The 1920s and Organized Crime

Only available on StudyMode
  • Download(s) : 272
  • Published : July 16, 2011
Open Document
Text Preview
The 1920s was a decade of exciting social changes and reflective cultural conflicts. For many Americans, the growth of cities, the rise of a consumer culture, and the so-called “revolution in morals and manners” represented a liberation from the restrictions of the country’s Victorian past. But for others, the United States was changing in undesirable ways. The result was a veiled “cultural civil war,” in which a pluralistic society classed bitterly over such issues as foreign immigration, evolution, the Ku Klux Klan, and race. The decade was both a decade of bitter cultural tensions as well as a period in which many of the features of a modern consumer society took cause.

The 1920s in most commonly thought of as a self-indulgent interlude between the Great War and the Great Depression, a decade of dissipation, jazz bands, raccoon coats, bathtub gin, flappers, flagpole sitters, bootleggers, and dancers. So many new things, ideas, ways of life were established in this time. In accordance to this, World War I had shattered Americans’ faith in reform and moral crusade. The younger generation continued to rebel against the formal traditions while the older generation was occupied by a group of speculation (The 1920s”).

World War I may not have made the world safe for democracy, but it did help to lay out the groundwork for this decade of American economic expansion. The 1920s saw the growth of the culture of consumerism, which changed the politics of American society and set the tone for American attitudes about money in the decades after. Americans hoped for prosperity, so they elected three Republican Presidents during this decade (“H102 Lecture 15: The Politics of Prosperity: The 1920s”).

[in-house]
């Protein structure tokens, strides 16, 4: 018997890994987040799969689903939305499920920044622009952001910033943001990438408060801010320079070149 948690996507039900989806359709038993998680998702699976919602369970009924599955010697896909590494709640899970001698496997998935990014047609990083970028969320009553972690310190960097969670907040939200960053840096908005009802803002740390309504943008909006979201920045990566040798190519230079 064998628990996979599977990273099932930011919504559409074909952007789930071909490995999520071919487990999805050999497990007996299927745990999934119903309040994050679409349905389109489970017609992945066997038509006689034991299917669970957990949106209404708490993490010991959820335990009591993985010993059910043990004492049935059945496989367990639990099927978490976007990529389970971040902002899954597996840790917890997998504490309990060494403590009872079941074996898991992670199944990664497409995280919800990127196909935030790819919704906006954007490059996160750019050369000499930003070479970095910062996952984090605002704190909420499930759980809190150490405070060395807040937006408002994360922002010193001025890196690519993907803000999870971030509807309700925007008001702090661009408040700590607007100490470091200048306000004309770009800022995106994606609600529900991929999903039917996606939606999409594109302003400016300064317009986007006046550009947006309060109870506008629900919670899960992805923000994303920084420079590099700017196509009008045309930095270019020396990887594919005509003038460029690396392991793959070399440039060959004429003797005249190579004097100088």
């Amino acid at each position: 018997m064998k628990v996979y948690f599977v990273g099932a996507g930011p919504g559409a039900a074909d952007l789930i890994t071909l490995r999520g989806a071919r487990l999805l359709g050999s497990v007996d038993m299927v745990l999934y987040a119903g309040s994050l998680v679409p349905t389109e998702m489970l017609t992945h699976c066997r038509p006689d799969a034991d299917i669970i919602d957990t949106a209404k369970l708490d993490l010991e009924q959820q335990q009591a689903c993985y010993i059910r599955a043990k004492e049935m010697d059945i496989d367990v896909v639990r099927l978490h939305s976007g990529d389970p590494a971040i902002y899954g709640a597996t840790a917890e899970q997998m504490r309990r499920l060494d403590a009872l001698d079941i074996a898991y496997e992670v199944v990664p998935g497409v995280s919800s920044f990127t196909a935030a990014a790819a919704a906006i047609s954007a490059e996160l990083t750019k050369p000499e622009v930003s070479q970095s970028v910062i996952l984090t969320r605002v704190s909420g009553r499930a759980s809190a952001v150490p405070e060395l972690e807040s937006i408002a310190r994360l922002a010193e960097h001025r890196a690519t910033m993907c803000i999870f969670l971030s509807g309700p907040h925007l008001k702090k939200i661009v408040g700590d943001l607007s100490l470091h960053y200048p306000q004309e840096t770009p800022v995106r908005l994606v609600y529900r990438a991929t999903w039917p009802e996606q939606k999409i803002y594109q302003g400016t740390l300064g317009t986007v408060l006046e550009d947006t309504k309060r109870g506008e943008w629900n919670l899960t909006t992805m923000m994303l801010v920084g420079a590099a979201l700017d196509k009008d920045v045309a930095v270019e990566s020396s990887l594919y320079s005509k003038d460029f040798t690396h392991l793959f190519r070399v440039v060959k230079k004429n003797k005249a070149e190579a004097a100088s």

New technology played a very big role in shaping the economy in the 1920s. The culture was so different compared to the years before this decade. The technology that was invented at this time made the economy what it turned out to be. It also made an image into what a person’s lifestyle should be like. It’s kind of like the media today, we see all of this advertising for certain things or we see the way famous people are and we want to be like them in a sense. In reality we know that we can’t exactly be like them. This is kind of what the new technology was doing to people in the 1920s. When cars first came out, they saw their neighbor have one, so they felt like they had to get one. This was like a snowball effect. Everyone saw these new things coming out and had to have them. People looked at what other people were doing and saw this change and felt like they had to change right along with it. This changed the economy in a huge way. Culture was so different before all these new inventions came out. People did not have refrigerators, cars, movies, and this changed their way of life. They did not have to use an ice block anymore, no more walking everywhere, and no more listening to the radio.

This did not just impact American economy, culture, and society but also impacted people’s lives and caused what is known to be the Great Depression. After everyone had a car, the manufacturers were still producing them with no one left to buy their cars from them. How could they pay the people that worked for them? They couldn’t, and many people lost their jobs because of this. This was not only happening with the car industry, but it happened in all sorts of factories. The Great Depression was a horrible time of the 1920s, but it made American society what it is today.

Without the rebellion and wild happenings of the 1920s we would not have half of the things we would today. The 1920s was a roaring decade that shaped the American dream, for everyone, what it is now. So much happened during this time, some for better and some for worse. We learned from our mistakes and can realize what we have done wrong. If it weren’t for the 1920s, we would not know half of the stuff we do today. We also would not have half the stuff we do either. After...
tracking img